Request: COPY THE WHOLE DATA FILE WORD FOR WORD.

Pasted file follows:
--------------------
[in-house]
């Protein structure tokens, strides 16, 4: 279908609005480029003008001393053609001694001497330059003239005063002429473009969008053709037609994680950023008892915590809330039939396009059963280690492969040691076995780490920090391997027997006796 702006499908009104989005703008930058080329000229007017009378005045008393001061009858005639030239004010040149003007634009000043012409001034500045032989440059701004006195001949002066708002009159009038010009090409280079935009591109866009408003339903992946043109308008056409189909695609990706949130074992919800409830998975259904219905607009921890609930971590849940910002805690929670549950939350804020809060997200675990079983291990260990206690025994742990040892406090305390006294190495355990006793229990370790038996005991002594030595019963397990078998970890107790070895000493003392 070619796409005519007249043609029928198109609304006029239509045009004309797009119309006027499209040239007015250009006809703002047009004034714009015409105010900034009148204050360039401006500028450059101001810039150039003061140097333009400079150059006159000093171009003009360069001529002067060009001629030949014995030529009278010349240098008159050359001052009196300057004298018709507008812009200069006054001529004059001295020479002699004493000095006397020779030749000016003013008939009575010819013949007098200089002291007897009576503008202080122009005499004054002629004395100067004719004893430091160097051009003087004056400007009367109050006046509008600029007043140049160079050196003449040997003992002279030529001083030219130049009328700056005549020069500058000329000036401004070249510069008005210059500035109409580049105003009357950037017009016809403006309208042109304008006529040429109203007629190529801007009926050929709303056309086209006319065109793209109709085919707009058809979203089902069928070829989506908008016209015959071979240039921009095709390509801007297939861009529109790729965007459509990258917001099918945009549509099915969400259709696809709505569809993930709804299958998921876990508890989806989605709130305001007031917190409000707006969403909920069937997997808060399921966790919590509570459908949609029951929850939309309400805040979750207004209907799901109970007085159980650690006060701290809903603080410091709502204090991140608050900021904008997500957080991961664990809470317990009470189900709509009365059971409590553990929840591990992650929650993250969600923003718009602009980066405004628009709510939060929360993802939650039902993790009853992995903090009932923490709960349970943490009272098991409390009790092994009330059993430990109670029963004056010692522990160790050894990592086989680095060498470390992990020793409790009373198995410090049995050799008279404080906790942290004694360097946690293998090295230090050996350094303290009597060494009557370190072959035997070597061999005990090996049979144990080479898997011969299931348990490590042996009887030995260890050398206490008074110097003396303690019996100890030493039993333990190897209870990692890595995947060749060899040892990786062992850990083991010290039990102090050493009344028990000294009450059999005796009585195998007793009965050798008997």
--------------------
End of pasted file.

[in-house]
């Protein structure tokens, strides 16, 4: 279908609005480029003008001393053609001694001497330059003239005063002429473009969008053709037609994680950023008892915590809330039939396009059963280690492969040691076995780490920090391997027997006796 702006499908009104989005703008930058080329000229007017009378005045008393001061009858005639030239004010040149003007634009000043012409001034500045032989440059701004006195001949002066708002009159009038010009090409280079935009591109866009408003339903992946043109308008056409189909695609990706949130074992919800409830998975259904219905607009921890609930971590849940910002805690929670549950939350804020809060997200675990079983291990260990206690025994742990040892406090305390006294190495355990006793229990370790038996005991002594030595019963397990078998970890107790070895000493003392 070619796409005519007249043609029928198109609304006029239509045009004309797009119309006027499209040239007015250009006809703002047009004034714009015409105010900034009148204050360039401006500028450059101001810039150039003061140097333009400079150059006159000093171009003009360069001529002067060009001629030949014995030529009278010349240098008159050359001052009196300057004298018709507008812009200069006054001529004059001295020479002699004493000095006397020779030749000016003013008939009575010819013949007098200089002291007897009576503008202080122009005499004054002629004395100067004719004893430091160097051009003087004056400007009367109050006046509008600029007043140049160079050196003449040997003992002279030529001083030219130049009328700056005549020069500058000329000036401004070249510069008005210059500035109409580049105003009357950037017009016809403006309208042109304008006529040429109203007629190529801007009926050929709303056309086209006319065109793209109709085919707009058809979203089902069928070829989506908008016209015959071979240039921009095709390509801007297939861009529109790729965007459509990258917001099918945009549509099915969400259709696809709505569809993930709804299958998921876990508890989806989605709130305001007031917190409000707006969403909920069937997997808060399921966790919590509570459908949609029951929850939309309400805040979750207004209907799901109970007085159980650690006060701290809903603080410091709502204090991140608050900021904008997500957080991961664990809470317990009470189900709509009365059971409590553990929840591990992650929650993250969600923003718009602009980066405004628009709510939060929360993802939650039902993790009853992995903090009932923490709960349970943490009272098991409390009790092994009330059993430990109670029963004056010692522990160790050894990592086989680095060498470390992990020793409790009373198995410090049995050799008279404080906790942290004694360097946690293998090295230090050996350094303290009597060494009557370190072959035997070597061999005990090996049979144990080479898997011969299931348990490590042996009887030995260890050398206490008074110097003396303690019996100890030493039993333990190897209870990692890595995947060749060899040892990786062992850990083991010290039990102090050493009344028990000294009450059999005796009585195998007793009965050798008997």